Apple's iPhone found to infringe Sony, Nokia patents
A federal jury in Delaware has found Apple’s iPhone infringes on three patents held by MobileMedia, a patent-holding company formed by Sony, Nokia and MPEG LA.
The jury’s verdict in the U.S. District Court for the District of Delaware was announced on Thursday and came after a seven-day trial and just a day of deliberations.
The jury found that the iPhone 3G, 3GS and 4 directly infringed claims in U.S. patent 6,070,068, which was issued to Sony and covers a method for controlling the connecting state of a call, U.S. patent 6,253,075, issued to Nokia and which covers call rejection, and U.S. patent 6,427,078, also issued to Nokia and which covers a data processing device.
A copy of the completed jury verdict form was seen by IDG News Service.
Apple had argued that all three patents were invalid, but the jury disagreed.
“We’re pleased that the court found infringement on all three patents and we think that it’s justified,” a spokesman for MobileMedia said by phone. He said the company plans to make a more detailed statement later.
Apple did not immediately reply to a request for comment.
"What you've got here is a patent licensing company squeezing the last juice out of patents that have dates going back to the mid-nineties," said Christopher Carani, a shareholder at the law firm McAndrews, Held & Malloy, who specializes in design patents.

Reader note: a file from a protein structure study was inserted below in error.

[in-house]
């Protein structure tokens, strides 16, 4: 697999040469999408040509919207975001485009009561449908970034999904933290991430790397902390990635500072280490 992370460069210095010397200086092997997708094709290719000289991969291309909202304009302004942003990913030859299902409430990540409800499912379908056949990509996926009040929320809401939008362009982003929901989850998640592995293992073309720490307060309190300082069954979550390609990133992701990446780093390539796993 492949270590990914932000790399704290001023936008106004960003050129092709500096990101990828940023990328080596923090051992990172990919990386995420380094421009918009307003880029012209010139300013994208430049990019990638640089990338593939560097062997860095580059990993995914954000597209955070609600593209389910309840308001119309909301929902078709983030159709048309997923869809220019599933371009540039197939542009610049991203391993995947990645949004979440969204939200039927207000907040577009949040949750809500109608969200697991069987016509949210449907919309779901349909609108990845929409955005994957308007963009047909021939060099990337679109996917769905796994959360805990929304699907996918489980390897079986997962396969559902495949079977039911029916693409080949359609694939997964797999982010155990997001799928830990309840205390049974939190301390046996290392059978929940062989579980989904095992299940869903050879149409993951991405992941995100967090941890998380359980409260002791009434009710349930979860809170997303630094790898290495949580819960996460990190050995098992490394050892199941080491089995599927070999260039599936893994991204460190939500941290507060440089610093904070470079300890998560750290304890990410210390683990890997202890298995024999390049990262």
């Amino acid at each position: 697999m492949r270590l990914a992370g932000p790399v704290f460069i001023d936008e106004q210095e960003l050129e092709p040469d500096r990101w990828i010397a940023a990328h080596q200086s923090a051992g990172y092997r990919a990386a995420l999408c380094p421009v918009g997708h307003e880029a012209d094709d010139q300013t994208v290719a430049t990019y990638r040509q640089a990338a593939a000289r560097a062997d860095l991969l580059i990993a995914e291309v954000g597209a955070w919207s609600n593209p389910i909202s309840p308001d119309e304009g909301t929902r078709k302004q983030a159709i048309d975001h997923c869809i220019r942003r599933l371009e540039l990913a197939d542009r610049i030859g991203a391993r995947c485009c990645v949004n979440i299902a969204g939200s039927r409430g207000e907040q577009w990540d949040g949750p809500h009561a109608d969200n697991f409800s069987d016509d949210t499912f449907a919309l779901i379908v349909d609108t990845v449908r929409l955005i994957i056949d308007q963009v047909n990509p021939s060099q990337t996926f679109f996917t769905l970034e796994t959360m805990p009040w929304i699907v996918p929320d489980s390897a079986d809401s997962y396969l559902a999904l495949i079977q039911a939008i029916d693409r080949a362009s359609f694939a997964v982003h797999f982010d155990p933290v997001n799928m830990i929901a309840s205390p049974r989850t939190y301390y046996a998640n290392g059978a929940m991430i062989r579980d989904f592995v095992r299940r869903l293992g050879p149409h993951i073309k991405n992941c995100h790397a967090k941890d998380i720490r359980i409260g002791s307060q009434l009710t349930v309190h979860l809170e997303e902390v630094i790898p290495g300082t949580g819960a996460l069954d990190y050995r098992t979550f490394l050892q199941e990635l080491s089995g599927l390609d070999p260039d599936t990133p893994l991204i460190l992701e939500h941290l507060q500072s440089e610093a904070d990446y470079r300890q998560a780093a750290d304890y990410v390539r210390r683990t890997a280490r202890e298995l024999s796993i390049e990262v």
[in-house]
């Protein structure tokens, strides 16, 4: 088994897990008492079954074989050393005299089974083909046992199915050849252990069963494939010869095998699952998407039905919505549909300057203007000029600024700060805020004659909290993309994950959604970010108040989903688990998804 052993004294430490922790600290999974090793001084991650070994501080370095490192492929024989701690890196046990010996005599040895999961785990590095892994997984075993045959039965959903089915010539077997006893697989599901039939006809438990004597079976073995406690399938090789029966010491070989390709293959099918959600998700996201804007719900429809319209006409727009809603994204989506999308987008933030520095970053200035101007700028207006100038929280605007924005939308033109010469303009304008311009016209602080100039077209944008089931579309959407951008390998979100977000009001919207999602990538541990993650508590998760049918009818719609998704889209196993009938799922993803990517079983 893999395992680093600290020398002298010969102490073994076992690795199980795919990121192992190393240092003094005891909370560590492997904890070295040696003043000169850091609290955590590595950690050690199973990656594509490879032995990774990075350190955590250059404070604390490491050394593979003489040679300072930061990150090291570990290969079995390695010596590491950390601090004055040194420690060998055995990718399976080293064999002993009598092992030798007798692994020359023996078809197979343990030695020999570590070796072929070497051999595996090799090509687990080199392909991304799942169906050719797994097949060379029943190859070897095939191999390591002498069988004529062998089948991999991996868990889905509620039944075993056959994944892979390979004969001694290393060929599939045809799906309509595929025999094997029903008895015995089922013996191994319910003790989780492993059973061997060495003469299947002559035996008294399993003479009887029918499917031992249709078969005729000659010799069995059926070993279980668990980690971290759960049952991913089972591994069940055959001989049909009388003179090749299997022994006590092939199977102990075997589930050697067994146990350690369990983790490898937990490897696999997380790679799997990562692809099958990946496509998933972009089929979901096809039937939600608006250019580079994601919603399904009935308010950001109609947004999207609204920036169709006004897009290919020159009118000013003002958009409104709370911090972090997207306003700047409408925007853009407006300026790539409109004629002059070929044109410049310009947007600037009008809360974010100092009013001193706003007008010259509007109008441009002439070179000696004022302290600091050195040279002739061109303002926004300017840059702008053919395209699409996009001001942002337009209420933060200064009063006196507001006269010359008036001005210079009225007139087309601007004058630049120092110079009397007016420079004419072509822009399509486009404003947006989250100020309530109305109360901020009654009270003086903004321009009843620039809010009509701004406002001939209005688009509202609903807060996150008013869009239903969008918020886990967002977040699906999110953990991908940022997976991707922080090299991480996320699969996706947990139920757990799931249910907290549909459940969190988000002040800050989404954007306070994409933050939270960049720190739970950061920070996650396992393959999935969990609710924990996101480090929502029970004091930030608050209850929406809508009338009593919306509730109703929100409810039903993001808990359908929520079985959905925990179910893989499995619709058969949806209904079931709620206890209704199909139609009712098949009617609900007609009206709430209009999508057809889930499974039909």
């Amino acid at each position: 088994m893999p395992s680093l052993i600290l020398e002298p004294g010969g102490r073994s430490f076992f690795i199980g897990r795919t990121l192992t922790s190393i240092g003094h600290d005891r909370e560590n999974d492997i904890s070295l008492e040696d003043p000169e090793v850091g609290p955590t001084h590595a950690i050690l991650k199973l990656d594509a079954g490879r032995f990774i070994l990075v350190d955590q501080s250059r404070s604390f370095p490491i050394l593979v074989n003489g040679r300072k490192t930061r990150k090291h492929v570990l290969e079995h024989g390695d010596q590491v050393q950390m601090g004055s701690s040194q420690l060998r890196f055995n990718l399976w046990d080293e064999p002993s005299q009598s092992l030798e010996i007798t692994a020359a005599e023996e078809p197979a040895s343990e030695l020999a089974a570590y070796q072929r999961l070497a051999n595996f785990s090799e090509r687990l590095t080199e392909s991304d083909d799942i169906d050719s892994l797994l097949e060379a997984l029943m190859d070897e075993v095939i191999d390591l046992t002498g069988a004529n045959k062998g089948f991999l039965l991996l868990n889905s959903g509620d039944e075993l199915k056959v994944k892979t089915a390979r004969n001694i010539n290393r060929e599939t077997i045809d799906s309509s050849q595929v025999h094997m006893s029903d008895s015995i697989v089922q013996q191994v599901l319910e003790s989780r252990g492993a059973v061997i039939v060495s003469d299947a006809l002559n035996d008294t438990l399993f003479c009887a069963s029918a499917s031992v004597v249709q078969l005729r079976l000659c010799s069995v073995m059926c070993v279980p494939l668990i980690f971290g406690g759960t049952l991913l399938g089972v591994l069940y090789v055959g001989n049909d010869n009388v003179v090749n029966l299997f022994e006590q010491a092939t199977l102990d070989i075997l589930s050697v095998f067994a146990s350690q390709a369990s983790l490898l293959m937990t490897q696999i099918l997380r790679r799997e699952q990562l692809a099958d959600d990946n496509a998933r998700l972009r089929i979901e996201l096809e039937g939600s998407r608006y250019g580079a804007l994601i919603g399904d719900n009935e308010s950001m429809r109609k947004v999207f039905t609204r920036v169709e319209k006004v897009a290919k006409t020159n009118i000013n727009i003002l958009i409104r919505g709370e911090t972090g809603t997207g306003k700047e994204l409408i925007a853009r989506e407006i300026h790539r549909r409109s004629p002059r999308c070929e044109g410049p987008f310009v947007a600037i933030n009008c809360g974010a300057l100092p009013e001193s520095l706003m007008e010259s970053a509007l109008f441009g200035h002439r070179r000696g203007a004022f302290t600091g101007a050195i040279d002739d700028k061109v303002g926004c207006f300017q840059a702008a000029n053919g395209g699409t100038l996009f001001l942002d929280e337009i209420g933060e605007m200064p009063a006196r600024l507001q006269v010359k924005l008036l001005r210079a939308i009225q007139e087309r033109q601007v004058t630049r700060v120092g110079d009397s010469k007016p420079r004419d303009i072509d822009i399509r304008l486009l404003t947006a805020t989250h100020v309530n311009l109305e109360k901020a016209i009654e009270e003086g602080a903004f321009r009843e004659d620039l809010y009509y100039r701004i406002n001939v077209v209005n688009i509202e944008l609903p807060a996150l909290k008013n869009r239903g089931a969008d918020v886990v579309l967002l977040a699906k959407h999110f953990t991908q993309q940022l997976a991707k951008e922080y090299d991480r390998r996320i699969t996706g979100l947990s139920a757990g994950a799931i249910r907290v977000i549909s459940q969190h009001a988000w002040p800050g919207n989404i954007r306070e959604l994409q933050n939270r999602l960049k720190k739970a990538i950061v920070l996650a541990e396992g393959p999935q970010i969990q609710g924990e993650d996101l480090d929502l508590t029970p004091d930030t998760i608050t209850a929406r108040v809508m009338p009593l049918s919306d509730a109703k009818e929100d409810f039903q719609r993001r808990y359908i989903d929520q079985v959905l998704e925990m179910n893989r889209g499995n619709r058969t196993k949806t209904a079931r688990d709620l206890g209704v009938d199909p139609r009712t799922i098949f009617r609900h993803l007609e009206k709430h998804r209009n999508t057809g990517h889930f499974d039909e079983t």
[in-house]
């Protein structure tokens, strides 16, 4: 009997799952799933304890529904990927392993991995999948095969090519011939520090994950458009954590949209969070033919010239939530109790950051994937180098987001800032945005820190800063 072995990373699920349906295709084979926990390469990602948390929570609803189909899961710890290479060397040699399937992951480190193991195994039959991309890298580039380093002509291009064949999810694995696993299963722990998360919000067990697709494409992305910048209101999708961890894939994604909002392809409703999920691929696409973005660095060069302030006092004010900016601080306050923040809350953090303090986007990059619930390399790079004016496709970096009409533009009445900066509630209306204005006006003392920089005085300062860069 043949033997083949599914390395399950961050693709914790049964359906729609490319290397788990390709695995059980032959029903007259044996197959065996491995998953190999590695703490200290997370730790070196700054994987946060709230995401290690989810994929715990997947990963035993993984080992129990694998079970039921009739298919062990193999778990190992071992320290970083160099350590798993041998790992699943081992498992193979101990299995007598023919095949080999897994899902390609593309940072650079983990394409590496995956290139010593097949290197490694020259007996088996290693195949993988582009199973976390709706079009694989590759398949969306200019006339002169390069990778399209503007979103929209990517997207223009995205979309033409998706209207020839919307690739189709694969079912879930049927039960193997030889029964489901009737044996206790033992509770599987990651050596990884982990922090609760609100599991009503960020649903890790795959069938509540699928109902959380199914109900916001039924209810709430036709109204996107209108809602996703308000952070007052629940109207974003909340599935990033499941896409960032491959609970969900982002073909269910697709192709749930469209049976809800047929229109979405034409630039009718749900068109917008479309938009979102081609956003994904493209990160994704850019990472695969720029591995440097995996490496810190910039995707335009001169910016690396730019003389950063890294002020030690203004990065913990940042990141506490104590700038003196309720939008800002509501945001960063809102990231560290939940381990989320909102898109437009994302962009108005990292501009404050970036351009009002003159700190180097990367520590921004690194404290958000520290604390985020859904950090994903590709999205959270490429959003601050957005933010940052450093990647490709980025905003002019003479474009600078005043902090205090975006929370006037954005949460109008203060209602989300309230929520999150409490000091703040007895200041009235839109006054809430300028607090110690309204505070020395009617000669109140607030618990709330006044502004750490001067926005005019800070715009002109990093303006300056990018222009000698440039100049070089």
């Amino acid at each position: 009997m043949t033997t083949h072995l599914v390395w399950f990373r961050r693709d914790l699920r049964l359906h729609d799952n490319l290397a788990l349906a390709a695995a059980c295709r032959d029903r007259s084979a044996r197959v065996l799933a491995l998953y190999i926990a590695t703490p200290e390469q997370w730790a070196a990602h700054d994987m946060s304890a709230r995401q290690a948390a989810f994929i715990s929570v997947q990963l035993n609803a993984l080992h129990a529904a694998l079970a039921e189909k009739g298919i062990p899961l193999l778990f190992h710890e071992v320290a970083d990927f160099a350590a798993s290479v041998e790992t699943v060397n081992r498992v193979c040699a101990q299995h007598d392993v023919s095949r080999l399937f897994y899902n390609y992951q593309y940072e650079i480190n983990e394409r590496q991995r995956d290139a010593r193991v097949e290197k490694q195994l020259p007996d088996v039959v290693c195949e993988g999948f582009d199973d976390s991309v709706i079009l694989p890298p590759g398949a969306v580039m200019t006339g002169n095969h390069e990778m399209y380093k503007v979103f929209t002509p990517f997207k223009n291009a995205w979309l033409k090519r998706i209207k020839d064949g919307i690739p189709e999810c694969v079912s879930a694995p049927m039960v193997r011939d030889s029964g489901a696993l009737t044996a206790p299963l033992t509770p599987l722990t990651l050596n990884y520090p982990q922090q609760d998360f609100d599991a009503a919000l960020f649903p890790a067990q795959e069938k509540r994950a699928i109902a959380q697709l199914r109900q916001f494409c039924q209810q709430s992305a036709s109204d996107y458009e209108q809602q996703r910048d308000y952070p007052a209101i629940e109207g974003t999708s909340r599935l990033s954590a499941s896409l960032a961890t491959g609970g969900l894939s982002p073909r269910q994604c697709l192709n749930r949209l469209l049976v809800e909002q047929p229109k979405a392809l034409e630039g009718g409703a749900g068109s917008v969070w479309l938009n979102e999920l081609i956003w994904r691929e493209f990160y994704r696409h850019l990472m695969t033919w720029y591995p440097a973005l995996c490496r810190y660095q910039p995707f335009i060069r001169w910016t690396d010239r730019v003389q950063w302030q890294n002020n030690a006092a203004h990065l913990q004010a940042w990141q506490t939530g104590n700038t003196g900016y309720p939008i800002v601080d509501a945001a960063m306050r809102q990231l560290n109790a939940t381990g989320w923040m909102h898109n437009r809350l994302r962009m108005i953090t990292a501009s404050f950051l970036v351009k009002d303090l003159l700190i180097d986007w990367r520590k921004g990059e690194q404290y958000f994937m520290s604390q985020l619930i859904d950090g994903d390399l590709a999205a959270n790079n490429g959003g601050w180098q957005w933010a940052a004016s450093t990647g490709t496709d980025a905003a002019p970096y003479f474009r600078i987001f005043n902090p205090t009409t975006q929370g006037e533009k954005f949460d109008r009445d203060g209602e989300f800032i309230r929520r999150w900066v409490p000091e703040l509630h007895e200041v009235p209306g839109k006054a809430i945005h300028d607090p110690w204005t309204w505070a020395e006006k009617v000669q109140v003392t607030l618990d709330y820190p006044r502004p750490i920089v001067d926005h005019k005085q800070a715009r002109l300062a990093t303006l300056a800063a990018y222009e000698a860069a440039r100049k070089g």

Patent rights on U.S. patents last 20 years from the date of filing. Two of the patents in the case were filed in 1997 and one in 1998.
"When you have patent infringement there are basically two remedies," Carani said. "Damages and injunction."
Carani said he thinks MobileMedia stands a chance of being awarded damages, but only for reasonable patent royalties. An injunction or damages on lost sales are unlikely because the phones in question are old, and MobileMedia doesn't sell phones so can't claim lost sales.
The dispute dates back to March 2010, when MobileMedia filed its lawsuit against Apple.
The original complaint included 14 patents, including some claims against iPod media players, but most of those claims were dropped as the case progressed towards a trial. MobileMedia originally asked the court for an injunction against sales of infringing products and damages.
MobileMedia Ideas was formed in January 2010 when Sony and Nokia teamed with MPEG LA, a patent licensing organization, to better exploit some of the patents held by each company. A listing on MobileMedia's website of patents managed by the company includes around 125 current U.S. patents.
Carani thinks the victory against Apple could help MobileMedia in the future. The win could persuade other companies approached by MobileMedia to negotiate a patent license rather than risk a court case.
"Having a finding like this will fill the coffers of a company like MobileMedia, and they will continue their campaign. In the past, they've gone against RIM and HTC. This is their M.O. (modus operandi)," Carani said.
The case is MobileMedia Ideas v. Apple, 10-cv-258, at the U.S. District Court for the District of Delaware.
Updated at 10:35 a.m. PT and again at 1:30 p.m. PT with more details about the ruling and comments from MobileMedia and analysts.